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I'm facing a bit of problem with the following casting:

    class A 
    { 
    }

    class B : A 
    {
    }

    class C<T> where T : A
    {
        protected T property { get; set; }
    }

    class D : C<B> 
    {
    }

    class MainClass
    {
        public static void Main (string[] args)
        {
            C<A> x = new D();
            // Error CS0029: Cannot implicitly convert type `SampleApp.D' to `SampleApp.C<SampleApp.A>' (CS0029) (SampleApp)
        }
    }

I don't understand why this is failing since D is wider than C<A> since it implements C<B>, and B : A. Any workarounds?

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By default, C<B> is not a subtype of C<A>. If you want covariance, you need to declare it explicitly by using interfaces and the out keyword. –  Heinzi Nov 9 '12 at 22:59
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3 Answers 3

up vote 2 down vote accepted

If you can use C# 4.0, you can write the following code.

class A { }
class B : A {}

interface IC<out T> {}
class C<T> :IC<T> where T : A { protected T property { get; set; }  }

class D : C<B> {}

class MainClass {
    public static void Main()
    {
        IC<A> x = new D();
    }
}
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This is the correct answer as long as defining and referencing the interface is allowed by the OP's requirements. –  Steve Konves Nov 9 '12 at 22:37
    
Thanks Nick, you nailed it. Some further reading online explained more what's going on. –  Candide Nov 9 '12 at 23:04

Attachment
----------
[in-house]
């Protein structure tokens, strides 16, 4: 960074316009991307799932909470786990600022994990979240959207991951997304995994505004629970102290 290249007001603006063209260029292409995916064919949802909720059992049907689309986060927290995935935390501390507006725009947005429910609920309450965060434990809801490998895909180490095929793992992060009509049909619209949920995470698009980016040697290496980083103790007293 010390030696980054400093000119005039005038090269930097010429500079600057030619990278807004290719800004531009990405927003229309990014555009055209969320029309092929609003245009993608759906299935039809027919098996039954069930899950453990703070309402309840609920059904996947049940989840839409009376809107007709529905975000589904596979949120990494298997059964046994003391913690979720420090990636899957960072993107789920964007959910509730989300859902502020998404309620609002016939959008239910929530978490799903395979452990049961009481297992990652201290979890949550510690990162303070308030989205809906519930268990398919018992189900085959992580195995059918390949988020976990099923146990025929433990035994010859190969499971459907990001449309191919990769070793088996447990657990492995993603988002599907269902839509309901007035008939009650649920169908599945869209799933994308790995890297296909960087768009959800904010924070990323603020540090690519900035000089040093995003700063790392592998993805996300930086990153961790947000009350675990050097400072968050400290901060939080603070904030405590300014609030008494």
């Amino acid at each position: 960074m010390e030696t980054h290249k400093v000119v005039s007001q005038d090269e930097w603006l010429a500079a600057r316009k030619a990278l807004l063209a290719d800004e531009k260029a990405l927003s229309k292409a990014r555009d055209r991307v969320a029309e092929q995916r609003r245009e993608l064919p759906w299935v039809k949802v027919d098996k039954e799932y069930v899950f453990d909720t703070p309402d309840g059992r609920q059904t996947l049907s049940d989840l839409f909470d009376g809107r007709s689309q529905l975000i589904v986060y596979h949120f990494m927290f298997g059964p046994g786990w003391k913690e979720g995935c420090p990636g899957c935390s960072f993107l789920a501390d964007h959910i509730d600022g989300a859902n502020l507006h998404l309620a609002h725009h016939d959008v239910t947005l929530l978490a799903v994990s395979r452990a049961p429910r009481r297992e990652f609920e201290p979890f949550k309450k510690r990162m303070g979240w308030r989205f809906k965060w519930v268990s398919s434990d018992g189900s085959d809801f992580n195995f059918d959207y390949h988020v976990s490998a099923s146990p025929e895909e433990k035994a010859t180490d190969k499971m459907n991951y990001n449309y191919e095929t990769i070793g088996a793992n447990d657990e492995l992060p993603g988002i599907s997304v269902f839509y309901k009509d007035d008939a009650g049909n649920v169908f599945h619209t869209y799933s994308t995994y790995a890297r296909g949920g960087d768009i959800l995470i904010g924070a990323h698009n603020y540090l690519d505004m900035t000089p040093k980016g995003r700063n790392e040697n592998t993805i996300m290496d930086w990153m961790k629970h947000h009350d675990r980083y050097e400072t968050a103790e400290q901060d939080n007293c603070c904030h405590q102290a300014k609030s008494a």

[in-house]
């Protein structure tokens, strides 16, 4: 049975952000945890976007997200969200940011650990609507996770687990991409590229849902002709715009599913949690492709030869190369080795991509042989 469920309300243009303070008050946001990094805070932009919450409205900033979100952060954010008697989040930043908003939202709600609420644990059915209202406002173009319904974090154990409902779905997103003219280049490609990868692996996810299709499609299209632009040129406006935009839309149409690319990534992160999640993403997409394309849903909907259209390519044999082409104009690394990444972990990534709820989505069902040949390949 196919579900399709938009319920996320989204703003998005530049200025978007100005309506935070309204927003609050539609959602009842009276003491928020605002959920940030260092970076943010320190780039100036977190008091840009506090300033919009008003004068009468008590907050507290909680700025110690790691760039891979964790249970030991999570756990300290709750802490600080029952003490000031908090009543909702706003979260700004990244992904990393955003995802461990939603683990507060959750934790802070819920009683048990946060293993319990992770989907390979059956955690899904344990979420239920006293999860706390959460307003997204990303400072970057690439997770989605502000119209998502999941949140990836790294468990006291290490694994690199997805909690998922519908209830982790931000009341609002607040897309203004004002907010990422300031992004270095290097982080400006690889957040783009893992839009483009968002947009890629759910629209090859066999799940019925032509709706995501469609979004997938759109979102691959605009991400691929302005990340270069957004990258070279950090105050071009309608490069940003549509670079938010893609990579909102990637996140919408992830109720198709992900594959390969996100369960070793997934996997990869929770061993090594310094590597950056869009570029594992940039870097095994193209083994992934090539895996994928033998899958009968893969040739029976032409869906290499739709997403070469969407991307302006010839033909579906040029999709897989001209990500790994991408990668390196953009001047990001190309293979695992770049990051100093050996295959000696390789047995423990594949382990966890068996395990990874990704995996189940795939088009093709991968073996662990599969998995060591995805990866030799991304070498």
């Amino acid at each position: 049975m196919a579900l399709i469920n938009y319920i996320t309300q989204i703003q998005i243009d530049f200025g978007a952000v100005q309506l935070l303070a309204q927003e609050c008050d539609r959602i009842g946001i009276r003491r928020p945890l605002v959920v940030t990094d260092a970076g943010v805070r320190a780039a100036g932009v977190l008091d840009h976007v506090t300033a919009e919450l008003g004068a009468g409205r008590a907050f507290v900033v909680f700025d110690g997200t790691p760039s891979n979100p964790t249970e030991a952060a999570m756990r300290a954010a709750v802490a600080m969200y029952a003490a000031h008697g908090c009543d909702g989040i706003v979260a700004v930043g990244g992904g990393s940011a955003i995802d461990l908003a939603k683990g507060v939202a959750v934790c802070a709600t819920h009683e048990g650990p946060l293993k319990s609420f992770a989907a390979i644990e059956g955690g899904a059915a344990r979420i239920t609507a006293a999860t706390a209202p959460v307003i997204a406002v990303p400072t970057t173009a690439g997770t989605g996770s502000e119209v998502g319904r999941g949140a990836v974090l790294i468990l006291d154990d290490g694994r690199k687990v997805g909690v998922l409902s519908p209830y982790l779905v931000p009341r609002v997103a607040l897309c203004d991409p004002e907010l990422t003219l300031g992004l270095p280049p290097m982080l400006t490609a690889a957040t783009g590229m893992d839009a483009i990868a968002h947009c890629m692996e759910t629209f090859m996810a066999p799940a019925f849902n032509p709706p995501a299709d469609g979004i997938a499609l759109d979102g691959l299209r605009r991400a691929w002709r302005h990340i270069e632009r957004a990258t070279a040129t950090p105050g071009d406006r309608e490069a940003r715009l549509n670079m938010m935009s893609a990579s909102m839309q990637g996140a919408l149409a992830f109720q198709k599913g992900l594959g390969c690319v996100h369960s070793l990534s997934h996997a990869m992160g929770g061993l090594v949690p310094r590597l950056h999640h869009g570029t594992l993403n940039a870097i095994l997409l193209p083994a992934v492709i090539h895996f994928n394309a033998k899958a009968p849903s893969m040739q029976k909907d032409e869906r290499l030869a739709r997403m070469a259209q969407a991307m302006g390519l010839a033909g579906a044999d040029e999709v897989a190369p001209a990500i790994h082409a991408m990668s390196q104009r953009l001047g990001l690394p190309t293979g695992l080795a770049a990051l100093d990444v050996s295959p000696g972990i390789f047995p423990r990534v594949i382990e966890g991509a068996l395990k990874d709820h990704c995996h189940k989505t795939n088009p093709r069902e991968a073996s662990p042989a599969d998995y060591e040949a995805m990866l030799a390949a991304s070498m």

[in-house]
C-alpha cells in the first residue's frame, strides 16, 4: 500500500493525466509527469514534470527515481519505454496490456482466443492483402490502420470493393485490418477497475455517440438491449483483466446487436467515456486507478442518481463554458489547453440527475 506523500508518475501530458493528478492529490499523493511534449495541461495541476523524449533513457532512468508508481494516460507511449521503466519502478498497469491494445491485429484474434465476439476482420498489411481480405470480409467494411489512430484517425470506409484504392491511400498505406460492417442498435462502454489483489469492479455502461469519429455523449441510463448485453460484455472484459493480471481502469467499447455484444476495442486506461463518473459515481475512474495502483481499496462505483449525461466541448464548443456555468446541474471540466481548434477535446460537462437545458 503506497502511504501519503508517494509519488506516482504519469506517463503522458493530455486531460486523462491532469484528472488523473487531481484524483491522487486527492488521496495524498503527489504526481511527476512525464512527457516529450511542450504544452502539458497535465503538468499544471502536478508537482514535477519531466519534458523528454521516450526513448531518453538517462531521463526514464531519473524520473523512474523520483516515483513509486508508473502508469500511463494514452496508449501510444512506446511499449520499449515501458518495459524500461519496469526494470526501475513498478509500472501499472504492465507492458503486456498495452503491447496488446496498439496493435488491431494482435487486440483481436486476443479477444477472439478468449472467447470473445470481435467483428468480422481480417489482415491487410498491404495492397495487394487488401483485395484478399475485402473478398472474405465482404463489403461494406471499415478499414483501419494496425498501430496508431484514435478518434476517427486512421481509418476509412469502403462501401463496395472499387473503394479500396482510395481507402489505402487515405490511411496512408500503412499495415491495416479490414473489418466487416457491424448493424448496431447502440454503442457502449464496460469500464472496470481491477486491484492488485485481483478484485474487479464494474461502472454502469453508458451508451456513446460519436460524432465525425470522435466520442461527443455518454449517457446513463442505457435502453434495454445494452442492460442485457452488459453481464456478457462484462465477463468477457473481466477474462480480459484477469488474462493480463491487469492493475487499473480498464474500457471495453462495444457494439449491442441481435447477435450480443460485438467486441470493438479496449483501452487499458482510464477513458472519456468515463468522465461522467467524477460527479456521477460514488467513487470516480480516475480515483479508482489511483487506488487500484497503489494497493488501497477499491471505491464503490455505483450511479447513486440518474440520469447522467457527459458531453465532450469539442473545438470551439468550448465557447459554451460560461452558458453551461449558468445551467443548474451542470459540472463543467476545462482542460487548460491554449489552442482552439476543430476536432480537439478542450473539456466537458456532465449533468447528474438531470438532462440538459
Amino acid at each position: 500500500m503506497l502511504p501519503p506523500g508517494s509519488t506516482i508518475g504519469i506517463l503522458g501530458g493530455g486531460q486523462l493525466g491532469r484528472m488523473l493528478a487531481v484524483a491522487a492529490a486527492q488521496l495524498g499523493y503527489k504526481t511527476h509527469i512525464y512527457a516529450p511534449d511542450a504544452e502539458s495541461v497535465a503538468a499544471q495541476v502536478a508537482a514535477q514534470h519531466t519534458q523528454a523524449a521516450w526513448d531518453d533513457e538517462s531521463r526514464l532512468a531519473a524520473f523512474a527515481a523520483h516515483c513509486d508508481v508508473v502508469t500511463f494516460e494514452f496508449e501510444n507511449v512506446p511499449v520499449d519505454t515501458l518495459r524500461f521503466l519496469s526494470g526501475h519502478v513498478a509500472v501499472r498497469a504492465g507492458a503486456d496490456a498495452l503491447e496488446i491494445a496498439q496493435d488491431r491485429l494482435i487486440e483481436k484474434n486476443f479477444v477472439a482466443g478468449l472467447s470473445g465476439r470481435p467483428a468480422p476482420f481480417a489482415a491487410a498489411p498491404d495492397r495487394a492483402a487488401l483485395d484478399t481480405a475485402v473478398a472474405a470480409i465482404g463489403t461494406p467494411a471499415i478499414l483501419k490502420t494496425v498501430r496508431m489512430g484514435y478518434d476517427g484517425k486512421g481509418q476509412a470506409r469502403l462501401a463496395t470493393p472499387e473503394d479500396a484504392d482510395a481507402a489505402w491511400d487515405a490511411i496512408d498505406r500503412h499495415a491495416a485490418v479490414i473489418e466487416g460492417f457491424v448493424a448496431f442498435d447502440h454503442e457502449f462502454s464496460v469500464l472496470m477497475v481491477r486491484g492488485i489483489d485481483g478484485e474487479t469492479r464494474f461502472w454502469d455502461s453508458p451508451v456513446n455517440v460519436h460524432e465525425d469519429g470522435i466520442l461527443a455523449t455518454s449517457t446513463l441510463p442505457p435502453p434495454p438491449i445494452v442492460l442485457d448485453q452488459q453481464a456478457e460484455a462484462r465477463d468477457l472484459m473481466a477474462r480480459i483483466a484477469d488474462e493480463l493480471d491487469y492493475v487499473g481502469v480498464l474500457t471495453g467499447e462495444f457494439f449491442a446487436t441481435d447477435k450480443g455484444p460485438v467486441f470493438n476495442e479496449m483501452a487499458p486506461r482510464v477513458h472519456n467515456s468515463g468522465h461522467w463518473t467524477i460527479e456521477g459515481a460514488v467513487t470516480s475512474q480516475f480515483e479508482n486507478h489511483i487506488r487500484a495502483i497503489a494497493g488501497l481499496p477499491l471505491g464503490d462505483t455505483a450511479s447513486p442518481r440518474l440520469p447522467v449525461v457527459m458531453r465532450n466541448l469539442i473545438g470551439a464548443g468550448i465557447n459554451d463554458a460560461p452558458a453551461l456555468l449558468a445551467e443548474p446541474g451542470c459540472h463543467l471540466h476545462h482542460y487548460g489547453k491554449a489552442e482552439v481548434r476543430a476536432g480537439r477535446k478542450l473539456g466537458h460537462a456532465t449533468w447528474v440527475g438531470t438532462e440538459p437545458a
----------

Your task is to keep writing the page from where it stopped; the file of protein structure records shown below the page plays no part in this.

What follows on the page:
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Let's name your classes Animal for A, Barker for B, and Dog for D.

Actually C<Animal> is wider than Dog : C<Barker>. Assume you have public property Me of type T and assignment possible:

C<Animal> a = new Dog();
a.Me = Elephant; // where Elephant inherited from Animal

Oops! Dog is parametrized with Barker. Have you seen barking elephants?

You need to declare some covariant interface to allow assignment of class instantiated with more derived type argument C<Barker> to object instantiated with less derived type argument C<Animal>. You can use empty interface, like @NickW suggested, but you will not be able to do something with instance of that interface (it's empty!). So, let's do something like that:

interface IC<out T>
    where T : Animal
{
    IEnumerable<T> Parents(); // IEnumerable is covariant
    T Me { get; } // no setter
}

class C<T> : IC<T>
    where T: Animal
{
    // implementation
}

class D : C<Barker>
{
    // implementation
}

Above scenario is still impossible, but now you can

IC<Animal> a = new Dog();
foreach(var parent in a.Parents)
     Console.WriteLine(parent);

Console.WriteLine(a.Me);
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I found your answer entertaining and thought provoking. However, it explains why you can't move side-to-side in the inheritance hierarchy, but not vertically. I think the problem falls here: C<A> y = new C<B>();. The covariance B -> A can be inferred. It feels like the compiler is being lazy, and wanting me to manually specify the covariance with out. –  Candide Nov 9 '12 at 23:00
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You can't do that because the Generics are actualy templates and they don't act like what you want to do with them. Let me show you by this:

When you say "C<A>" it means a generic class by a "parameter" of "A". BUT When you say "D" it means exactly "D"!

So D is not equal to a generic class by a parameter of A. As you can simply see it in the result of ToString function on both types (by using typeof).

Hope it helps

Cheers

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